Wrong again! While the unified approach moved the needle and represented a marked improvement over the siloed one, events continued to feel typical, expected events. Sure the planning processes were dialed in, venues were sterling, F&B and A/V precise, but even as I created stellar event experiences, the tangential, undesigned elements (culture, organizational structures, physical spaces, and more) were misaligned and the mismatches resulted in experience design plans that were quickly shelved and teams who were even more quickly frustrated when efforts stalled and their once high hopes of designing a truly new experience that they could get excited about began to wane again.

In light of this realization, it was time to launch a new way of thinking, or rather feeling. It was time for The 4D Framework… or maybe not quite yet.  No, instead of diving headfirst into the pool of feelings-led design, the next phase of The Framework’s evolution centered around convincing existing and prospective clients that event planning services, even the best, most comprehensive ones, weren’t sufficient to bring about real experience design change or the feel-it-in-your-bones outcomes they were clamoring for.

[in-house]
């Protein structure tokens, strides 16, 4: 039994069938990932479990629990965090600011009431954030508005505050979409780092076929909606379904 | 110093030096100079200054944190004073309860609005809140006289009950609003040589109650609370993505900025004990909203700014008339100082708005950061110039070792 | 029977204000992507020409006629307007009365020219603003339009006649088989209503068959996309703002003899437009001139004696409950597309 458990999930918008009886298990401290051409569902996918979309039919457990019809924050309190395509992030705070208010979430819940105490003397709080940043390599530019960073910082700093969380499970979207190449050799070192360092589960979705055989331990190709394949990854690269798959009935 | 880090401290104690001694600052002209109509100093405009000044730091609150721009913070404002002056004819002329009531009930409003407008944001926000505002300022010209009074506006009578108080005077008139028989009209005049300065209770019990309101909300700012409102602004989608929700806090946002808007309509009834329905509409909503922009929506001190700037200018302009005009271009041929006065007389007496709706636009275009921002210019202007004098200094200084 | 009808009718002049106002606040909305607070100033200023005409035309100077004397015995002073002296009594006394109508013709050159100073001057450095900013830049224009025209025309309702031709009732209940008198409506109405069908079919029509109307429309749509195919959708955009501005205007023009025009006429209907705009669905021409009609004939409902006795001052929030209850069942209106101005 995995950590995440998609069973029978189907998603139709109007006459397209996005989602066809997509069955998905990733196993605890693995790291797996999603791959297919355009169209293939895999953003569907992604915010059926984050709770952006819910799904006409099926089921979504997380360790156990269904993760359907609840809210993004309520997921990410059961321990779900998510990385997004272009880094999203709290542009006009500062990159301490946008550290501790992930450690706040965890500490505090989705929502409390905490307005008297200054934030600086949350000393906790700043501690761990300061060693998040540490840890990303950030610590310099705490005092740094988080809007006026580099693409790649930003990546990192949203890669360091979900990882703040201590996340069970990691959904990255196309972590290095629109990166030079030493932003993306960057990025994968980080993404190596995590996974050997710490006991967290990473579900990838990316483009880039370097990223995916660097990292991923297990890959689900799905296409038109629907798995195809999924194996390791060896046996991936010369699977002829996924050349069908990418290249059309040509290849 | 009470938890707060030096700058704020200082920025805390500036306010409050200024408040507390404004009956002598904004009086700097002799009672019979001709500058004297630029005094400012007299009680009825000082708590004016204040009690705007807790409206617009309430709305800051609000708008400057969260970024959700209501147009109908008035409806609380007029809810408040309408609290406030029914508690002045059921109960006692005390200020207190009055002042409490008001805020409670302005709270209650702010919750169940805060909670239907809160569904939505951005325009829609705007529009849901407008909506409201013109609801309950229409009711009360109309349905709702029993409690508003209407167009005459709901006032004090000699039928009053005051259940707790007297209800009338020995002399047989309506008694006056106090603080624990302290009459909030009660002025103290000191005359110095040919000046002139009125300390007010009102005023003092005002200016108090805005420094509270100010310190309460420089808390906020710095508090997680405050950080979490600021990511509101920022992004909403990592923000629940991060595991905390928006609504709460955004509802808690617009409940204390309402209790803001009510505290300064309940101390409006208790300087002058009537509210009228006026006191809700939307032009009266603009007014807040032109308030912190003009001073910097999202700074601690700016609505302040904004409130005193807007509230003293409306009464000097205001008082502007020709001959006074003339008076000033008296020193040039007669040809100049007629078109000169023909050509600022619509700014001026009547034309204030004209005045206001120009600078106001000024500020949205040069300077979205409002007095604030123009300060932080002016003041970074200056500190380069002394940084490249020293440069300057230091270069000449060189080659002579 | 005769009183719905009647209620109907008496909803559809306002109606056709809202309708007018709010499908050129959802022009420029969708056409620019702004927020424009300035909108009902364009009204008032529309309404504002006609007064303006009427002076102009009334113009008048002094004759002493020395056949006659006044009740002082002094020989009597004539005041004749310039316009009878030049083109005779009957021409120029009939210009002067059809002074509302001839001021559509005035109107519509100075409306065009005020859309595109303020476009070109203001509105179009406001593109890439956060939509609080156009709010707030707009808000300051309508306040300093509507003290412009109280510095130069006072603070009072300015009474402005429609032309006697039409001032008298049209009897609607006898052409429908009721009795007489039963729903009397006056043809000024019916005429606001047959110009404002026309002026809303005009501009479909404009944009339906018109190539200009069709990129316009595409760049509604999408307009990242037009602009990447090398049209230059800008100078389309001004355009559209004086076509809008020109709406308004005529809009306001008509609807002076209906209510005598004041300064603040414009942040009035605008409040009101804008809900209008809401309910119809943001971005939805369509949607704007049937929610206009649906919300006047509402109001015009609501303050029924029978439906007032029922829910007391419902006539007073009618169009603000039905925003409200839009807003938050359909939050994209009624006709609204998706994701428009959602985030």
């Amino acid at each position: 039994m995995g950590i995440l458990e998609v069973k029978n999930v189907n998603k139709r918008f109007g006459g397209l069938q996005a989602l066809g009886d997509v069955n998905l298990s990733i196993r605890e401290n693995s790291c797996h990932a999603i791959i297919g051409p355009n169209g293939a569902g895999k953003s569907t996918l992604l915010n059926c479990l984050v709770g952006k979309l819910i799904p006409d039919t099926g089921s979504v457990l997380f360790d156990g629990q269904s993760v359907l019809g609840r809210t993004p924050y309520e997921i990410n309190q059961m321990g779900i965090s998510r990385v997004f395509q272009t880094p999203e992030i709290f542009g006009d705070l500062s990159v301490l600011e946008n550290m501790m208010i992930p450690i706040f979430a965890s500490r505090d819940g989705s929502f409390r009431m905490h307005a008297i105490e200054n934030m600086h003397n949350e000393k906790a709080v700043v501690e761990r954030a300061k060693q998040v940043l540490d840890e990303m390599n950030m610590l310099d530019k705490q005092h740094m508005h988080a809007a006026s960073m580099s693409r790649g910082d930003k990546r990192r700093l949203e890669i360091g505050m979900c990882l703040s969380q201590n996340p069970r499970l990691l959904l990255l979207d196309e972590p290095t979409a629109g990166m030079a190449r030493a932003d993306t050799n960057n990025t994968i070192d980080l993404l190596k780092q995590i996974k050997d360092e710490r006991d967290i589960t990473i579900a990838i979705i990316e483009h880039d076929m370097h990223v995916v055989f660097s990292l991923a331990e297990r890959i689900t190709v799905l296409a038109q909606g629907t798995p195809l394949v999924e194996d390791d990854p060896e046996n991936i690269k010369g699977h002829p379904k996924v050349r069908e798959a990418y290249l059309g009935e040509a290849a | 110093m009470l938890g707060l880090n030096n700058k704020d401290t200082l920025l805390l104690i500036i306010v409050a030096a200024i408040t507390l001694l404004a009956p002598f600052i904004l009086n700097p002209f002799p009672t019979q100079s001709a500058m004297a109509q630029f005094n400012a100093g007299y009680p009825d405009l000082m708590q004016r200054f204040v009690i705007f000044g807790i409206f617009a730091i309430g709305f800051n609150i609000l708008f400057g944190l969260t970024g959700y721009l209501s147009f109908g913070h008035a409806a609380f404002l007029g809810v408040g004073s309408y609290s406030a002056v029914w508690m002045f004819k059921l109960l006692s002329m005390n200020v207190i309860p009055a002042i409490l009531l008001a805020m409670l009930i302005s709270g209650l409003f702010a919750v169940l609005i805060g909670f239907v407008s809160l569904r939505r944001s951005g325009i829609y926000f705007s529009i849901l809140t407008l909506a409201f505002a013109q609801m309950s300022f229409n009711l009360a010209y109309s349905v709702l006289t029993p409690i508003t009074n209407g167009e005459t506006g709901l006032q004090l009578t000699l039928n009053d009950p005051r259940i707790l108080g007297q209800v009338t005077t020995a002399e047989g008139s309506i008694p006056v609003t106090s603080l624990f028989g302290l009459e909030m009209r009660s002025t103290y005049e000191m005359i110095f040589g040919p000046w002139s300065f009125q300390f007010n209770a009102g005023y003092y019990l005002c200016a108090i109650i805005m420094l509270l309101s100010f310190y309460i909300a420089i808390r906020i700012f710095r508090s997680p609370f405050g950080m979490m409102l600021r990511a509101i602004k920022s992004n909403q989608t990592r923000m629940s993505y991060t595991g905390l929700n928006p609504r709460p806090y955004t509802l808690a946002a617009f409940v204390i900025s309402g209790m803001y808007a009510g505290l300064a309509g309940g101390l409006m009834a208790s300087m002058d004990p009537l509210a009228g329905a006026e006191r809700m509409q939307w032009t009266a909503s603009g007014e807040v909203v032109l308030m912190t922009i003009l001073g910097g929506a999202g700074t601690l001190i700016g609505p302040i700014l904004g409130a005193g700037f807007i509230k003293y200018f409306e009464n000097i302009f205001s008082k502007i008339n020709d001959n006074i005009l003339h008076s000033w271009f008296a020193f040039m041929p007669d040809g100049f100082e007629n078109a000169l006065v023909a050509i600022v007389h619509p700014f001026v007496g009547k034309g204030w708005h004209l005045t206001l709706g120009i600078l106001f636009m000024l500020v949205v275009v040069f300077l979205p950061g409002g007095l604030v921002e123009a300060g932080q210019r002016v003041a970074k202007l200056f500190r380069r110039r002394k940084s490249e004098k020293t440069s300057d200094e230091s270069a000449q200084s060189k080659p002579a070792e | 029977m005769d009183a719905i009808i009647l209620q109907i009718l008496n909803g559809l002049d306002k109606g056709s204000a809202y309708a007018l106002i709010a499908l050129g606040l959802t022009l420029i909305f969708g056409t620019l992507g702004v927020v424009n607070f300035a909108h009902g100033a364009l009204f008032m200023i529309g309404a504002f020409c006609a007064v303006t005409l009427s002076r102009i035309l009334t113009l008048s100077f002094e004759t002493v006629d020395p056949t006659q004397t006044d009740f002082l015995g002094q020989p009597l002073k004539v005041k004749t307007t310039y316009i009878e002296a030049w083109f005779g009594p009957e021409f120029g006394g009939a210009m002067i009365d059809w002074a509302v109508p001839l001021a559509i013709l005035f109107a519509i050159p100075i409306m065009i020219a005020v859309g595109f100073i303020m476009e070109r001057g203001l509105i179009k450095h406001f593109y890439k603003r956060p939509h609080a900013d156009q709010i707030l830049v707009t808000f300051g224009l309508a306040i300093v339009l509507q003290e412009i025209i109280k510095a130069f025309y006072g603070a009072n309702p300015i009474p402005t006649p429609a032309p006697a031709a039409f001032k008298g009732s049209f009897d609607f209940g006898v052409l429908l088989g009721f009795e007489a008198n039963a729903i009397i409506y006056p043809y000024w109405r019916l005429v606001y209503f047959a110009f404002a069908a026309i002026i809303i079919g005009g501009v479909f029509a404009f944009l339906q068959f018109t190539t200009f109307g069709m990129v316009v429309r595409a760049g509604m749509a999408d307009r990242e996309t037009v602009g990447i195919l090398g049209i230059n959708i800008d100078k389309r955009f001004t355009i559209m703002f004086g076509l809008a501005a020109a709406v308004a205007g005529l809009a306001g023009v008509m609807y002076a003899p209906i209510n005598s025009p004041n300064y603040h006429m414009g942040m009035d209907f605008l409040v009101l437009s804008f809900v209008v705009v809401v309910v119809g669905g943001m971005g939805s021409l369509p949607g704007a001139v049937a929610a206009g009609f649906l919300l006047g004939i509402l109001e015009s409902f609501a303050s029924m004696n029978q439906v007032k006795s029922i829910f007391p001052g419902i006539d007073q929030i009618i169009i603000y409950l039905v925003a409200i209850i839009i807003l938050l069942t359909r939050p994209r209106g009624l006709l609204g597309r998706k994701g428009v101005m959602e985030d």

It was then, and only then, that I realized a feelings-led approach to experience design, that The 4D Framework had to be applied not just to event experience design but to the tangential team experiences and individual members’ experiences both in conceptualizing the final event product and in design their experience producing that product. Ultimately, what I came to recognize was that how you (royal or individual) do (or think or feel) about one thing is how you do (or think or feel) about everything!